at 1941 school teacher’s salary.   Probably had saved up $300 - $400!  Well, Florence made
her gown, and they were married.

Over the next several years, a family was begun with the arrival of Rosalind and little
Russell.  Meanwhile, Russell took on higher and higher level high school music teaching
and band positions, until he reached Norfolk, VA.  There, over a 12 year period, he
produced State Champion bands and individual State Champion instrumentalists.  In fact,
Russell was inducted into the school’s Hall of Fame in 2005.  Unfortunately, his hearing
began to fail and that is tragic for a musician.  Undaunted, Russell went back to school
and earned a Masters Degree in Guidance and Counseling. He moved into that field and
finished a thirty-four year education career in Newark, DE.

In retirement, Russell and Florence continued a very active life. Grace United Methodist
Church played a big role, where Russell faithfully sang in the choir until his death.  A
hideaway in Delaware, a time-share in Salt Lake city, and their dream home in Nokomis
kept them busy crisscrossing the country. Added to that was Thanksgiving cruises with
the whole family, grandkids too!

Probably the distinctive feature of Russell’s retirement centered around his Welsh
ancestry.  His many trips to Utah doing genealogy research led to immediate involvement
in the fledgling Gulf Coast St David’s Welsh Society.  No doubt, Russell has been the
leading light for that organization as president and trustee until recently when his health
began to fail.  If he saw a Welsh Dragon bumper sticker on your car, he would follow you
for miles to meet you and invite you to a meeting.  In addition to membership in a similar
organization in St Petersburg, Russell went global. He and Florence travelled regularly to
the annual National Gymanfa Ganu each Labor Day weekend either somewhere in the U.S.
or Canada.  He would become a trustee of the organization.  Yours truly is probably
responsible for Russell being selected to be President of the National Welsh American
Foundation, a philanthropic, scholarship-awarding organization spanning the U.S. and
Wales.  This, and attendance at many National Eisteddfods in Wales, led to the
establishment of many friendships in Wales.  Many of these friends have visited
Nokomis.  Russell’s long-standing accomplishment for the Welsh-American community is
his untiring efforts with regard to reporting and corresponding with the Welsh American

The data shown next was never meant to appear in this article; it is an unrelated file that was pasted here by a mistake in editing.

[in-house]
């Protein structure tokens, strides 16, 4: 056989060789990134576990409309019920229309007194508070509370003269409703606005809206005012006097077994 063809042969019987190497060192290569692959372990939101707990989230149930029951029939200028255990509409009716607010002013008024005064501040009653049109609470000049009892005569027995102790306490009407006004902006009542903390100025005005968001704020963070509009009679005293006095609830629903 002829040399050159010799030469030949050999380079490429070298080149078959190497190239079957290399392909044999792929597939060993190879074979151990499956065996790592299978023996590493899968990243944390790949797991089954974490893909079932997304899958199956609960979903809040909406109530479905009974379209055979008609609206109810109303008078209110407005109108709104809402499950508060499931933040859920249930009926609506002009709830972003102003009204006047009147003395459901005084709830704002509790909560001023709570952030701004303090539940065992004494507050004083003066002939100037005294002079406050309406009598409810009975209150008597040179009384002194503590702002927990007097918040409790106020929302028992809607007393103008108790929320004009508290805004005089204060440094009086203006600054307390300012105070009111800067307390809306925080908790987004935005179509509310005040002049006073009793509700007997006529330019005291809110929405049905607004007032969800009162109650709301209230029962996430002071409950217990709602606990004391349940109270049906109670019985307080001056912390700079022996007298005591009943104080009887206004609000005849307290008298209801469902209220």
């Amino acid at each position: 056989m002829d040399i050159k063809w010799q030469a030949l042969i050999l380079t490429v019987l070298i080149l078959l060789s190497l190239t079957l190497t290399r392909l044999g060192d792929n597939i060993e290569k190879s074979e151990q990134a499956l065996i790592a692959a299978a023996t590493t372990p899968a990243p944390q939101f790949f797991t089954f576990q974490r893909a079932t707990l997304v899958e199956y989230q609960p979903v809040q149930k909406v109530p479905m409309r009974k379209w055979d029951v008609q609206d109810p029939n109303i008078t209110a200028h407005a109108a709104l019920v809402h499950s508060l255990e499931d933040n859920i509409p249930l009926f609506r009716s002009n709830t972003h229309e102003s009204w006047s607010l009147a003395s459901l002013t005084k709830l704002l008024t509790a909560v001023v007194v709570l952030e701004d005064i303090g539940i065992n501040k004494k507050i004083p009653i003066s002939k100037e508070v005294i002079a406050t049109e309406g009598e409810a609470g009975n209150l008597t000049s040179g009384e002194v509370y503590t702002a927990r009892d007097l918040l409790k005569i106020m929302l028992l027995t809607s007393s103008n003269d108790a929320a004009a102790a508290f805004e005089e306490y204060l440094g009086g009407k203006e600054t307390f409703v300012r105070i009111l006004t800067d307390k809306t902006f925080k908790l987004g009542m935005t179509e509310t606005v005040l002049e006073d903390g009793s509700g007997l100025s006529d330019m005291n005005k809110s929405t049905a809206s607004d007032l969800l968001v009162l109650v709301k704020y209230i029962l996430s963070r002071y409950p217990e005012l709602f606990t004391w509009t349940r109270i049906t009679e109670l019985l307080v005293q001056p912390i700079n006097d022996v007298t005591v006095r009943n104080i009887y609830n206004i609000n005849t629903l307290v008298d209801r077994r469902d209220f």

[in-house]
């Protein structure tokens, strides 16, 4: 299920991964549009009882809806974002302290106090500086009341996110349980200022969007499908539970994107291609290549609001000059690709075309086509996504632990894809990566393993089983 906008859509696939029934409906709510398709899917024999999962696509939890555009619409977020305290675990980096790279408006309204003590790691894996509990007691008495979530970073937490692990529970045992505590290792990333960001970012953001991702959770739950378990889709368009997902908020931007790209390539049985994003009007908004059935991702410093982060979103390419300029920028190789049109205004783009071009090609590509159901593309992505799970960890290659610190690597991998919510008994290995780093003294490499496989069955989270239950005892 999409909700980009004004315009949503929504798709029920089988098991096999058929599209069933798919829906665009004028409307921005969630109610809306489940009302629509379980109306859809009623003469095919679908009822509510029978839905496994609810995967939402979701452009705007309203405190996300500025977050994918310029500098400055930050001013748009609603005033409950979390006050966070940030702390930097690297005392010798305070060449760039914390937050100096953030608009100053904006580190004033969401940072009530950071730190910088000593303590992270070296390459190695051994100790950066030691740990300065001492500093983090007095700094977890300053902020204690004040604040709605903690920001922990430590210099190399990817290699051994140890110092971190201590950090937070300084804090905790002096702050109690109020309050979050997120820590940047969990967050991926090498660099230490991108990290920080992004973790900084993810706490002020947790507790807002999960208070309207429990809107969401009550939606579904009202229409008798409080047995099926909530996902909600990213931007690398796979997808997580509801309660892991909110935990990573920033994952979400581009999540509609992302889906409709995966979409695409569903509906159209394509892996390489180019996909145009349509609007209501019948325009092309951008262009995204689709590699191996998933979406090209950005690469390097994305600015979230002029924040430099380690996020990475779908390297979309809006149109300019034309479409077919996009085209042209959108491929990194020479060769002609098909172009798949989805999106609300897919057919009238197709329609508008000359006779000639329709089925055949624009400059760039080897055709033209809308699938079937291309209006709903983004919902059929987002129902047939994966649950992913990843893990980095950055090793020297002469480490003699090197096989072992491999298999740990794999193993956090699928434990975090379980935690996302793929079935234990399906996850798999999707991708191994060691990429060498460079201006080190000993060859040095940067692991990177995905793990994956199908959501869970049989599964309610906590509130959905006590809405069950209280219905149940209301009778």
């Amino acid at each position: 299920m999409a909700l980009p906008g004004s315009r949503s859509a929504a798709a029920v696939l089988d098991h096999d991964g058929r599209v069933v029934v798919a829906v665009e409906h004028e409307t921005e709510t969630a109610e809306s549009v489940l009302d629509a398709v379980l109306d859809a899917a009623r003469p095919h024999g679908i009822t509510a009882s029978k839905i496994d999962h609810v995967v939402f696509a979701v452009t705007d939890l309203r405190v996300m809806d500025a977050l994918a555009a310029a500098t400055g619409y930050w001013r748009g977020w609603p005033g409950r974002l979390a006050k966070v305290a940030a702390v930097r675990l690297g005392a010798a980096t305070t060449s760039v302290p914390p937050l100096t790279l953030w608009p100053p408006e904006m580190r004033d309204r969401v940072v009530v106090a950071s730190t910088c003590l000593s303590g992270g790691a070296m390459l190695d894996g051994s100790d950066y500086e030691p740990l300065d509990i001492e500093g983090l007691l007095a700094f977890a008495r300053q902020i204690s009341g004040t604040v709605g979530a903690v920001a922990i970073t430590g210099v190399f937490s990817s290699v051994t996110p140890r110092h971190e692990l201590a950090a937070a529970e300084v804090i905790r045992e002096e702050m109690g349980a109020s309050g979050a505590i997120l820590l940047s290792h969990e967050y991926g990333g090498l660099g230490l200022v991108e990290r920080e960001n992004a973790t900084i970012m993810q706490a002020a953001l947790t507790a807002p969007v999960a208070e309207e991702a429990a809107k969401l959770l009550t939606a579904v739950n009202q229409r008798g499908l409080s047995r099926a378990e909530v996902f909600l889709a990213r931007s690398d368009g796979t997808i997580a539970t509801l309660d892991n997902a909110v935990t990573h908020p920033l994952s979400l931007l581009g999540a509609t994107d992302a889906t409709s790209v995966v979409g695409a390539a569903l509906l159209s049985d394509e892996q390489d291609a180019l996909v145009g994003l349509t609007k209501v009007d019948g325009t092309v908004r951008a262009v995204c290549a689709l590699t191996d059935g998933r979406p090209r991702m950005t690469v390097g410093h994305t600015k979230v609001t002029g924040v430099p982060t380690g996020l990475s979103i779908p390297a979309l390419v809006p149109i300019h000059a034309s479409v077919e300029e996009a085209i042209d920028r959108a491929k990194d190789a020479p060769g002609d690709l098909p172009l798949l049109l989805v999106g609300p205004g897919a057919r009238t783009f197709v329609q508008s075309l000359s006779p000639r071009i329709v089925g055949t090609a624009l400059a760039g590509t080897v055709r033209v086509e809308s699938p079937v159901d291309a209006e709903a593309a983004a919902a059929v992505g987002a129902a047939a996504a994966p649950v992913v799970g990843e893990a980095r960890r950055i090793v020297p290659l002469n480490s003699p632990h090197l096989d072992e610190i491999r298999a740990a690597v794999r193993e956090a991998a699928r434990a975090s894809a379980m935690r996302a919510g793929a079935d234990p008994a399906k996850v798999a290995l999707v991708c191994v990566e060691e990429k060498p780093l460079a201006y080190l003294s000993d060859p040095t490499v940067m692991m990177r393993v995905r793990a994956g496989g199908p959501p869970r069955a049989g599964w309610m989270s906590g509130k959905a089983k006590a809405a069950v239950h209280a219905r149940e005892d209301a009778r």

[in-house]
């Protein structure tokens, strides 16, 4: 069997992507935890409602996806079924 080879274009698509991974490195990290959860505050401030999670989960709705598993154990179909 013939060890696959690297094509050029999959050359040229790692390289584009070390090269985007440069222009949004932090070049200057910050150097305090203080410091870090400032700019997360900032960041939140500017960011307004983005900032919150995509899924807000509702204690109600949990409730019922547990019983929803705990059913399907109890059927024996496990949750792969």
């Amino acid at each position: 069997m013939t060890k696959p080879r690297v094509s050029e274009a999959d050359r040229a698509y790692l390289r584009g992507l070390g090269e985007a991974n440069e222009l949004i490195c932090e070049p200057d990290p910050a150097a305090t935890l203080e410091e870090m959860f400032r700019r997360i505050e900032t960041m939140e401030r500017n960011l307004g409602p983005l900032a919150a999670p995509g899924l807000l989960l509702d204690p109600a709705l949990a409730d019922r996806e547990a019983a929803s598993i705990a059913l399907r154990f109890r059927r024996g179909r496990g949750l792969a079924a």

newspapers, NINNAU and Y DRYCH.  In almost every issue Russell would report – with
photos – on happenings locally, nationally, or internationally.  Articles would appear
occasionally in YR ENFYS, a periodical published in Wales.  Russell was honored by many
of these organizations for his  outstanding leadership and devotion to the Welsh-
American community.

Throughout his busy professional life and his equally  busy retirement life, he never
failed to have proper priorities;  They were: First and foremost - Florence, truly the love
of his life; Ros and Jim; Russ and Linda; grandchildren - Doug, Dean, Rebecca, Stephen ,
and great-granddaughter, little Leah.

This is a man who for all of his 93 years was a true gentleman – a gentle man, ever ready
to pitch-in and help; always with a smile; always good-natured and genuine in his care for

George Bernard Shaw said:
“A gentleman is one who puts more into the world than he takes out. “  And that was
certainly Russell.

A fellow Welsh-American, Frank Lloyd Wright said:

“A gentleman?  …  Individual conscience will rule his social acts.  By love of quality as
against quantity he will choose his way through life.  He will learn to know the difference
between the curious and the beautiful. Truth will be a divinity to him. As his gentlehood
cannot be conferred, so it may not be inherited.  This gentleman of democracy will be
found in any honest occupation at any level of fortune, loving beauty, doing his best and
being kind.”

That’s our Russell. God bless you, Russell. Diolch yn fawr. Thank you very much, my friend!

by Jack Pritchard
Performed by Rhos Orpheus Male Voice Choir
RAF Memorial
Oak Ridge Cemetery
Arcadia, FL
January 17, 1916 to August 4, 2009

member, past president, international correspondent, mentor and friend.